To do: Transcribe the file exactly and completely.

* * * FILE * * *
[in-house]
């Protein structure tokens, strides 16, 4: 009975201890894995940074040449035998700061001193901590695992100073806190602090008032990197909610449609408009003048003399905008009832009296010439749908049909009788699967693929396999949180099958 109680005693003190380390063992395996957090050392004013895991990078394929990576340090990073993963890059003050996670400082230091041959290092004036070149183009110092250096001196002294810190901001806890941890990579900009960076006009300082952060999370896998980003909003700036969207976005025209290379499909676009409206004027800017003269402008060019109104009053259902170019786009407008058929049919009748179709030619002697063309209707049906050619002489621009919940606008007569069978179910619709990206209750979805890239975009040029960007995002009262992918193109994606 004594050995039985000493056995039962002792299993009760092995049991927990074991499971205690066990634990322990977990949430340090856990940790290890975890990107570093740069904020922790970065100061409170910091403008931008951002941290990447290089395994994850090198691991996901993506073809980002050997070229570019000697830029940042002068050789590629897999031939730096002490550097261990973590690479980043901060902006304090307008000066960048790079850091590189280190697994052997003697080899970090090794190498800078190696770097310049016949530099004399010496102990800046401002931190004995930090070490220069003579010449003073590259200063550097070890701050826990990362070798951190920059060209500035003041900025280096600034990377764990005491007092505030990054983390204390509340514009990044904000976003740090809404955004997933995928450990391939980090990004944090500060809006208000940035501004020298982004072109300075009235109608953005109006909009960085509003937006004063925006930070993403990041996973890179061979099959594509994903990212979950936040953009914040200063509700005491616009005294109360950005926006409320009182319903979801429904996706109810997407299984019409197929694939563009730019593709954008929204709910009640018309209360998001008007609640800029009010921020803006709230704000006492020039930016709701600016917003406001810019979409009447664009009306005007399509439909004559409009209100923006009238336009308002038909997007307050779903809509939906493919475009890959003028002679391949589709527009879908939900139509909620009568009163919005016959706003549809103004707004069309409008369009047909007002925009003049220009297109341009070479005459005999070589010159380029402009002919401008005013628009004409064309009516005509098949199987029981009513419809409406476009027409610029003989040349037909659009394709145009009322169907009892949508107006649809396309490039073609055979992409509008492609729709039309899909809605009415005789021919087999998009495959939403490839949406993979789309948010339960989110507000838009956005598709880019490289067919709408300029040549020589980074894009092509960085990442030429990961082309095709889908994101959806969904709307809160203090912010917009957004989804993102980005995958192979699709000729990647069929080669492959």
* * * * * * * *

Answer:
[in-house]
């Protein structure tokens, strides 16, 4: 009975201890894995940074040449035998700061001193901590695992100073806190602090008032990197909610449609408009003048003399905008009832009296010439749908049909009788699967693929396999949180099958 109680005693003190380390063992395996957090050392004013895991990078394929990576340090990073993963890059003050996670400082230091041959290092004036070149183009110092250096001196002294810190901001806890941890990579900009960076006009300082952060999370896998980003909003700036969207976005025209290379499909676009409206004027800017003269402008060019109104009053259902170019786009407008058929049919009748179709030619002697063309209707049906050619002489621009919940606008007569069978179910619709990206209750979805890239975009040029960007995002009262992918193109994606 004594050995039985000493056995039962002792299993009760092995049991927990074991499971205690066990634990322990977990949430340090856990940790290890975890990107570093740069904020922790970065100061409170910091403008931008951002941290990447290089395994994850090198691991996901993506073809980002050997070229570019000697830029940042002068050789590629897999031939730096002490550097261990973590690479980043901060902006304090307008000066960048790079850091590189280190697994052997003697080899970090090794190498800078190696770097310049016949530099004399010496102990800046401002931190004995930090070490220069003579010449003073590259200063550097070890701050826990990362070798951190920059060209500035003041900025280096600034990377764990005491007092505030990054983390204390509340514009990044904000976003740090809404955004997933995928450990391939980090990004944090500060809006208000940035501004020298982004072109300075009235109608953005109006909009960085509003937006004063925006930070993403990041996973890179061979099959594509994903990212979950936040953009914040200063509700005491616009005294109360950005926006409320009182319903979801429904996706109810997407299984019409197929694939563009730019593709954008929204709910009640018309209360998001008007609640800029009010921020803006709230704000006492020039930016709701600016917003406001810019979409009447664009009306005007399509439909004559409009209100923006009238336009308002038909997007307050779903809509939906493919475009890959003028002679391949589709527009879908939900139509909620009568009163919005016959706003549809103004707004069309409008369009047909007002925009003049220009297109341009070479005459005999070589010159380029402009002919401008005013628009004409064309009516005509098949199987029981009513419809409406476009027409610029003989040349037909659009394709145009009322169907009892949508107006649809396309490039073609055979992409509008492609729709039309899909809605009415005789021919087999998009495959939403490839949406993979789309948010339960989110507000838009956005598709880019490289067919709408300029040549020589980074894009092509960085990442030429990961082309095709889908994101959806969904709307809160203090912010917009957004989804993102980005995958192979699709000729990647069929080669492959």